by Julia Buckley
We just took our yearly spring break to a lovely cottage in Fennville, Michigan. The place was big and roomy, and our sons requested that we indulge in an old vacation tradition of playing Hide and Seek (always fun when visiting a new house). Hide and Seek is a kid's game, but playing it as an adult, I found that nothing has changed in forty years.
First, it is still terrifying to hide in the dark. The boys insisted that we turn out almost all the lights in the house, which in itself is sort of scary, but then I was forced to hide again and again--in a closet, in a shower stall, behind a door--and it tapped into some basic Freudian fears. I did not like being in a close, dark space, and I was relieved to be found.
Second, there are some basic realities of Hide and Seek that are true at age four or forty: the minute you hide and hear someone counting in the distance, you immediately begin to itch in about twenty places, and you immediately have to go to the bathroom. Happens EVERY time.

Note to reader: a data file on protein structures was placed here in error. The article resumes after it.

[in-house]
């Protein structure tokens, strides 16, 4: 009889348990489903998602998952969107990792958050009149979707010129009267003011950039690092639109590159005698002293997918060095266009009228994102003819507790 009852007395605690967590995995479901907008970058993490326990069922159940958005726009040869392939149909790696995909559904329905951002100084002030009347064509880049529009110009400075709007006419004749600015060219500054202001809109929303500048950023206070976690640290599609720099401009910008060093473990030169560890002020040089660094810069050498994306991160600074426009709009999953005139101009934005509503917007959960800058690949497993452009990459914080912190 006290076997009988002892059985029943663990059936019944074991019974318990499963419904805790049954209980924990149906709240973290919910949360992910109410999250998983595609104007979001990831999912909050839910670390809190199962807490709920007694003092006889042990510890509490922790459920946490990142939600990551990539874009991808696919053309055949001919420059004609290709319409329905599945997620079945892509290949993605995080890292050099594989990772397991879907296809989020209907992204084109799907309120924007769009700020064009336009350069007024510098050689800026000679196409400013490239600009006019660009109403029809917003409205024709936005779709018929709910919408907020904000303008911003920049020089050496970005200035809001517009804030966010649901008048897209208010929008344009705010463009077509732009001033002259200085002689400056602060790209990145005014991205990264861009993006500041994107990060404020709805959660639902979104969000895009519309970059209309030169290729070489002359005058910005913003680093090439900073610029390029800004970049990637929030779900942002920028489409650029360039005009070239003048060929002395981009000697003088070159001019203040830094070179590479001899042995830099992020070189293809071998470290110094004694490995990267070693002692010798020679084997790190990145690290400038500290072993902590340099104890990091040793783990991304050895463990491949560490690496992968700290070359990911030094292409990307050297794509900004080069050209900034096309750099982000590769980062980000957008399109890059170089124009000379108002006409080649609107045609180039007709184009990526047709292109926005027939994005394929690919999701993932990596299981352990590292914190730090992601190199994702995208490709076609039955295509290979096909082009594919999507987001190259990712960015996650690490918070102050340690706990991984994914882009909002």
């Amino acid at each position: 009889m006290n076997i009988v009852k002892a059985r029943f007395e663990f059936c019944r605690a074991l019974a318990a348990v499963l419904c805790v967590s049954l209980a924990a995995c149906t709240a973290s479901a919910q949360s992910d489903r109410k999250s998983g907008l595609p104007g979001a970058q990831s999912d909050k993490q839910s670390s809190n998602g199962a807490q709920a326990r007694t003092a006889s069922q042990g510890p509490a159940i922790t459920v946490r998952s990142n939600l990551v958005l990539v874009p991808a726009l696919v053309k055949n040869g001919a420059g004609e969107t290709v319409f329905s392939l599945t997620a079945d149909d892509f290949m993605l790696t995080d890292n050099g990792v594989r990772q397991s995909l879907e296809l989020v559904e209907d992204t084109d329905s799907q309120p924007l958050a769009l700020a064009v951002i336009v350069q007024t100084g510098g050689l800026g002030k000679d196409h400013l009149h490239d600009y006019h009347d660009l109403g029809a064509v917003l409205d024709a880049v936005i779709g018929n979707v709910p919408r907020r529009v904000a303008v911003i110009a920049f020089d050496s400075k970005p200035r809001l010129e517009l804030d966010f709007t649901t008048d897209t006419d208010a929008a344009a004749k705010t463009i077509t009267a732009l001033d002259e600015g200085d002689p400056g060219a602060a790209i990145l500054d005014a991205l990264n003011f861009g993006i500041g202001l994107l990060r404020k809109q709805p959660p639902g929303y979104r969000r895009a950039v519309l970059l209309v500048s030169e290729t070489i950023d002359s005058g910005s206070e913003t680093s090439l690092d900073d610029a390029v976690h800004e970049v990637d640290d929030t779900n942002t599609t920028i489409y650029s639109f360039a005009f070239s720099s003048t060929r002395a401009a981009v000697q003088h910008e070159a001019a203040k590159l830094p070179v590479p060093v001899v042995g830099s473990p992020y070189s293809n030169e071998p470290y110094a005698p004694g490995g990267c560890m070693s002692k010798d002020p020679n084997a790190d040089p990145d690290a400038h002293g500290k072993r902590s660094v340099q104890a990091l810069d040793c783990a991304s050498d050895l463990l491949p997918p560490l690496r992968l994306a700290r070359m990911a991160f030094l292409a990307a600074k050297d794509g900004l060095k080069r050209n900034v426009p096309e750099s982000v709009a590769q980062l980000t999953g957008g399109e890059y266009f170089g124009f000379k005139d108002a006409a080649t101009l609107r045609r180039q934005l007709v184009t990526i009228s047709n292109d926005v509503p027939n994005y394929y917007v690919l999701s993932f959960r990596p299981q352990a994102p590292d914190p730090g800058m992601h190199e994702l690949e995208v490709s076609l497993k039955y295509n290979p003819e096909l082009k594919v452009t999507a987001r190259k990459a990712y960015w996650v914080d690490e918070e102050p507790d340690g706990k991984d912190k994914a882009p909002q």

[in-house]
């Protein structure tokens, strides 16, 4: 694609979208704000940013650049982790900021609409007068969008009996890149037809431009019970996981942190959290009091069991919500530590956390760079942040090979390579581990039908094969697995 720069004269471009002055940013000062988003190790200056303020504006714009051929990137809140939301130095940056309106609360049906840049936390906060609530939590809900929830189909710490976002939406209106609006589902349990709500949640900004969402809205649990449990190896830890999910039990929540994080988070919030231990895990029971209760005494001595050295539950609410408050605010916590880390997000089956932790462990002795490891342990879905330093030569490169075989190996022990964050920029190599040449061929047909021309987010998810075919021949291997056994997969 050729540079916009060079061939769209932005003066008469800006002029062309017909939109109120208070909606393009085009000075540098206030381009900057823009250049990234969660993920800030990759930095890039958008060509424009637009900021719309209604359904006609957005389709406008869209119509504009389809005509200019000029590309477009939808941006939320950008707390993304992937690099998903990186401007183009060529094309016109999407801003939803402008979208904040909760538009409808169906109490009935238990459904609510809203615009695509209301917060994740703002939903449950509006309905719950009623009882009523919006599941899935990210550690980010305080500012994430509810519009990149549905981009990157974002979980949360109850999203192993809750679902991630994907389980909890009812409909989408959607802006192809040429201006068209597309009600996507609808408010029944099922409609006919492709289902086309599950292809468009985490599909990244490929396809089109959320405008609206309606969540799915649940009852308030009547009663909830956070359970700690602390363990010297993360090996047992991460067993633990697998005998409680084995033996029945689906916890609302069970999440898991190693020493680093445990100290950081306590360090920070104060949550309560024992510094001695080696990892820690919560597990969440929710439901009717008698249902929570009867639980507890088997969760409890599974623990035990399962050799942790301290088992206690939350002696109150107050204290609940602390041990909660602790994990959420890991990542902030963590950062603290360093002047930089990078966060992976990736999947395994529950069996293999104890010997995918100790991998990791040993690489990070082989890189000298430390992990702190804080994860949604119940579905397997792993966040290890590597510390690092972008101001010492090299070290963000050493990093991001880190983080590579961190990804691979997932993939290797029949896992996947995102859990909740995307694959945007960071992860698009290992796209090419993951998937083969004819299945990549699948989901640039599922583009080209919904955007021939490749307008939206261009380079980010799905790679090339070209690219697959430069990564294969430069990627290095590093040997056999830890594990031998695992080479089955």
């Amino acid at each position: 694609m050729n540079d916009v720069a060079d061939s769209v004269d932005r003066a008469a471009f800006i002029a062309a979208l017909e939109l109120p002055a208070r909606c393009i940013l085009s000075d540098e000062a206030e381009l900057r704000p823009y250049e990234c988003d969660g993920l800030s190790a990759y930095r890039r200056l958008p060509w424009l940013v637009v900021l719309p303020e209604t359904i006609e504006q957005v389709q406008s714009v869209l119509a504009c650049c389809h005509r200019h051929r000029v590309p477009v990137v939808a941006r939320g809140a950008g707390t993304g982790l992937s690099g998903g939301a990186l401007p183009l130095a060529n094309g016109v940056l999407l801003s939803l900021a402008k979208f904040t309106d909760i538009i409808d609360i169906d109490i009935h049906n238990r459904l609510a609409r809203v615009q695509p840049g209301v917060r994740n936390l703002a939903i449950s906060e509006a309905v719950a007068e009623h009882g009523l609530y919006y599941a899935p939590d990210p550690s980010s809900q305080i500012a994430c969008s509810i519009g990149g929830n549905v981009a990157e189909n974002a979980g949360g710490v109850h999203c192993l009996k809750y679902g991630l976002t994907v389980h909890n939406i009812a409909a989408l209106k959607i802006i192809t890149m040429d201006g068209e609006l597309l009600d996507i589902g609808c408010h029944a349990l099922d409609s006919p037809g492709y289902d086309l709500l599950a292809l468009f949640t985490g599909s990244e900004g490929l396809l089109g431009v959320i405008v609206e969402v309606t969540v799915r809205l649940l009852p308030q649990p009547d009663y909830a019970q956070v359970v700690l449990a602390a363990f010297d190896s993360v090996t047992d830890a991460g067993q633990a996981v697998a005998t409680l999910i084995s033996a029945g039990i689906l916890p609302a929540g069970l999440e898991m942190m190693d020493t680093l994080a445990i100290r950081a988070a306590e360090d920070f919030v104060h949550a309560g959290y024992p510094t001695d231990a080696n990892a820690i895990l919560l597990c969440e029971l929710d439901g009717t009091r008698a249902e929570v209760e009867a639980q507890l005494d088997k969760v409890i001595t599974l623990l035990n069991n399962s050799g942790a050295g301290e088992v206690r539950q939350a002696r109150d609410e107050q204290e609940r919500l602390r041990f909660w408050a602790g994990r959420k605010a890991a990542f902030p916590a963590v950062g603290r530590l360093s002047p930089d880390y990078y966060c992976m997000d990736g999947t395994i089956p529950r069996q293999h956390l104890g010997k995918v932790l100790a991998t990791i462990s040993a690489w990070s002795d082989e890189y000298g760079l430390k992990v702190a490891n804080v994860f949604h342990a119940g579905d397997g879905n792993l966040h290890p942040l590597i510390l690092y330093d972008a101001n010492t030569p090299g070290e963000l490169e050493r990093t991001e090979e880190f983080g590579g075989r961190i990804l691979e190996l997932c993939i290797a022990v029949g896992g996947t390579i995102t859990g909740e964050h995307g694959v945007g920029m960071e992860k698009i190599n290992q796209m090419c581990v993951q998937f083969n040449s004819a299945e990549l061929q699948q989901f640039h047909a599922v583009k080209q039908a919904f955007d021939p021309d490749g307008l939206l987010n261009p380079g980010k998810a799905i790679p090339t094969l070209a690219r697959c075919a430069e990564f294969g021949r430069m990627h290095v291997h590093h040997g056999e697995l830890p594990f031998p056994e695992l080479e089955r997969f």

Third, there is a bizarre self-defeating psychology in this game. The goal is supposedly to keep silent and avoid detection, yet the moment the hunt began I got an overwhelming case of the giggles, which led to some loud snorting attempts to suppress the giggles, and a subsequent burp (we were playing after dinner).
Fourth, there are a finite number of places to hide in a house, and it is actually to one's advantage to be among the first found, because the last person found has to kill a lot of time in an uncomfortable place (this was especially true in the closet).
Fifth, seeking is just as frightening as hiding, especially if you don't find people for a while and it starts to feel like a horror movie in which everyone has mysteriously disappeared. And when they do appear in unexpected places (my son Graham's face looming out from under an entryway bench, for example), it can be terrifying.
All in all, I recommend the game as a form of nostalgia and as an interesting self-test in psychology--but maybe playing with the lights on would be a bit more appropriate for those without a child's hardy constitution. :)